Sociologist Yuriy Aslanov: It is possible for BSP, ABV parties to come out with joint president nomination in July21 June 2016 | 16:22 | Radio FOCUS
FOCUS: The Bulgarian Socialist Party (BSP) should prepare for the presidential elections as if it is heading at snap parliamentary ones. This is what BSP Chairperson Korneliya Ninova said speaking during the weekend. Georgi Parvanov, leader of the Alternative for Bulgarian Revival (ABV), on the other hand, said it was impossible for his party to support Prime Minister Boyko Borisov’s possible candidacy for president. Is it possible for the parties in the left wing to come out with a joint candidate and what changes in the positions should be expect for the run-off. Now we are going to ask sociologist Yuriy Aslanov all these questions. Good day, Mr Aslanov!
Yuriy Aslanov: Indeed, a joint candidacy is possible and I believe that eventually the good sense will prevail and we will manage to reach agreement on a join leftist nomination.
FOCUS: Who will this person be, who will manage to heal the “scars from the divorce” between BSP and ABV?
Yuriy Aslanov: The candidate should not be selected from the current active elites of the two parties, so as to avoid the reoccurrence of unpleasant memories from the past. Thus, it is not possible for Georgi Parvanov [leader of ABV] or Ivaylo Kalfin [former Deputy Prime Minister for Demographic and Social Policies and Minister of Labour and Social Policy with ABV party] to unite the socialists. I think that even ABV realises it.
FOCUS: BSP leader Korneliya Ninova described the presidential elections as…
Yuriy Aslanov: In this sense, Korneliya Ninova is not a good option either because she is leader of BSP. The search for such a person should be focused on a figure that is acceptable for both parties, there is a need to avoid accumulation of negative feelings.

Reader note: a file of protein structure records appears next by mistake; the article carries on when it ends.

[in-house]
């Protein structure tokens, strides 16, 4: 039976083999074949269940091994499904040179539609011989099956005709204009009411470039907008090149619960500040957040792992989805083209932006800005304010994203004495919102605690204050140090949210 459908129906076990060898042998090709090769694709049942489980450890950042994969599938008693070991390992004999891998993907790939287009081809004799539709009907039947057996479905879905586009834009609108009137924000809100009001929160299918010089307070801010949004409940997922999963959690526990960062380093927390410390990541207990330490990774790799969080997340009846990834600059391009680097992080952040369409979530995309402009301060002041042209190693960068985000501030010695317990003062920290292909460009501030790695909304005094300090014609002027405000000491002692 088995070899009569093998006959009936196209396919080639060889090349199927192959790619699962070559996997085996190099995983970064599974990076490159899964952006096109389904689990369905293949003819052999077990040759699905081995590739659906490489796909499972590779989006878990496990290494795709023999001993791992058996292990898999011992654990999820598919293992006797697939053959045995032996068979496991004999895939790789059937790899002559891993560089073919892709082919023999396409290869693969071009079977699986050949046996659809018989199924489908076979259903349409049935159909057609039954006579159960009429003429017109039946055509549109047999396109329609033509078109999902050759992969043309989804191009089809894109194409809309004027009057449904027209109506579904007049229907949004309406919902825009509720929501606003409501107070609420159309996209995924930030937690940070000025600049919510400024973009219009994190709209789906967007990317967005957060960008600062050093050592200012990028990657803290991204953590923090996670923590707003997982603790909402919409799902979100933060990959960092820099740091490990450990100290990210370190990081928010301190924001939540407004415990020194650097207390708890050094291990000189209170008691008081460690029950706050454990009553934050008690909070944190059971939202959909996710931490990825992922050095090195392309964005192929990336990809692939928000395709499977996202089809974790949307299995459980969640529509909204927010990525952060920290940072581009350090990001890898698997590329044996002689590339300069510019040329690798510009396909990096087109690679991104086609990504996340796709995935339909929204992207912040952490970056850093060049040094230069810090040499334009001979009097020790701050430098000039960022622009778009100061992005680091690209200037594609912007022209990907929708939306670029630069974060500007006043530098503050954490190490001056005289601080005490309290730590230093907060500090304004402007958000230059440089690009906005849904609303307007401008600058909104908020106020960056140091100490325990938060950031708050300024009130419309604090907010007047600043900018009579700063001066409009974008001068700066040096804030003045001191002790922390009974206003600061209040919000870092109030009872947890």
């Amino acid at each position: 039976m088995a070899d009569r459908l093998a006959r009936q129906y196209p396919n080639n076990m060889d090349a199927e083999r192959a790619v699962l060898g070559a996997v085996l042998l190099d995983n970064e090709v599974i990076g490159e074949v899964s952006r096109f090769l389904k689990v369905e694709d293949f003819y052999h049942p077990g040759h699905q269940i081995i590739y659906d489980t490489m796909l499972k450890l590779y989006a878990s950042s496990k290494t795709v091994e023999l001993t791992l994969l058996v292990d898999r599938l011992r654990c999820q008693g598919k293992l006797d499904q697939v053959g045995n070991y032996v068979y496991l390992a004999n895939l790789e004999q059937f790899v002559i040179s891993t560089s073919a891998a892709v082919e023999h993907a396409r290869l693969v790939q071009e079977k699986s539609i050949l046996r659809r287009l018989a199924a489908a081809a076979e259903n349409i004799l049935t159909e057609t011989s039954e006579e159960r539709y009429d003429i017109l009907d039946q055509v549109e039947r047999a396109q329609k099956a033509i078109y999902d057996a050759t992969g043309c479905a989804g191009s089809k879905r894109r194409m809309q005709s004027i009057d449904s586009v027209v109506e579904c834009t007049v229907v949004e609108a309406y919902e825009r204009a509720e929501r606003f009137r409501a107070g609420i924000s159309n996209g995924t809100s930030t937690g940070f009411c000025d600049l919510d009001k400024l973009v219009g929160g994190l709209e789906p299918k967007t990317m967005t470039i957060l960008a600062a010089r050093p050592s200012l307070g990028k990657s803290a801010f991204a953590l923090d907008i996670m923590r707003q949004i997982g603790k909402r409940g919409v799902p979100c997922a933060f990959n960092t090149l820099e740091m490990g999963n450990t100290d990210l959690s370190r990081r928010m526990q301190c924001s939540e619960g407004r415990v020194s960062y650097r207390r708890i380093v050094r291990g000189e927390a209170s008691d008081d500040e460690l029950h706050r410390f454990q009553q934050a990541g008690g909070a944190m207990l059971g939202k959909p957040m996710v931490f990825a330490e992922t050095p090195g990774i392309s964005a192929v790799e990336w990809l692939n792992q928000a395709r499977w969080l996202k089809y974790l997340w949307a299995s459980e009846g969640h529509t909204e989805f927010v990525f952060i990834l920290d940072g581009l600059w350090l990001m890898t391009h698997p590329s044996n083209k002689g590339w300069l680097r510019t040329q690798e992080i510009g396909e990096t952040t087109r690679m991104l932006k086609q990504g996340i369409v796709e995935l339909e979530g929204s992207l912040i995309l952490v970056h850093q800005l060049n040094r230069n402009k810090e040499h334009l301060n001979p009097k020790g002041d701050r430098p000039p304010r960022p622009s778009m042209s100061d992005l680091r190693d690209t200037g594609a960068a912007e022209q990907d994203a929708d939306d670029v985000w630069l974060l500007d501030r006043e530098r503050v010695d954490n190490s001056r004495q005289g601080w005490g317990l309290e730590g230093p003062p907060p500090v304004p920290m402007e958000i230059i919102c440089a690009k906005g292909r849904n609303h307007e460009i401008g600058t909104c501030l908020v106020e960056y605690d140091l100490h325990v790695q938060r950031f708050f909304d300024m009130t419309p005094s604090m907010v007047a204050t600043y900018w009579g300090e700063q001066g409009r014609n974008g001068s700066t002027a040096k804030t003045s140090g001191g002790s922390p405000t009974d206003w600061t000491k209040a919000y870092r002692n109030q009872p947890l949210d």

FOCUS: Ms Ninova declared that the presidential elections were the road to snap parliamentary elections. Is the idea of snap elections what unites the political powers in the left wing?
Yuriy Aslanov: Yes, this is the road towards changing the status quo in country’s government. Thus, the snap parliamentary elections are the end goal. The presidential elections will show whether we hold the key and whether we can incite snap parliamentary ones with a possible success [at the presidential].
FOCUS: Do the parties in the left wing really stand a chance to win snap parliamentary elections now?
Yuriy Aslanov: I am aware that such a claim does not sound reliable but I think that we have some great chance to win the presidential elections.
FOCUS: Are the candidates of the CEDB and the left wing the ones to be in the spotlight of the elections battle?
Yuriy Aslanov: Yes, this is the intrigue. This will be the clash at the elections but it is a clash of two options for country’s future. It is impossible for someone else to be implanted from a third side. That is why I expect a clash between these two options.
FOCUS: You mentioned two options, what are they?
Yuriy Aslanov: The other one is more or less known because the CEDB has been in the government for a long time and generally the track that the country will follow is firmly outlined: unconditional following of the tracks outlined by Brussels, as well as the Americanisation of the foreign policy.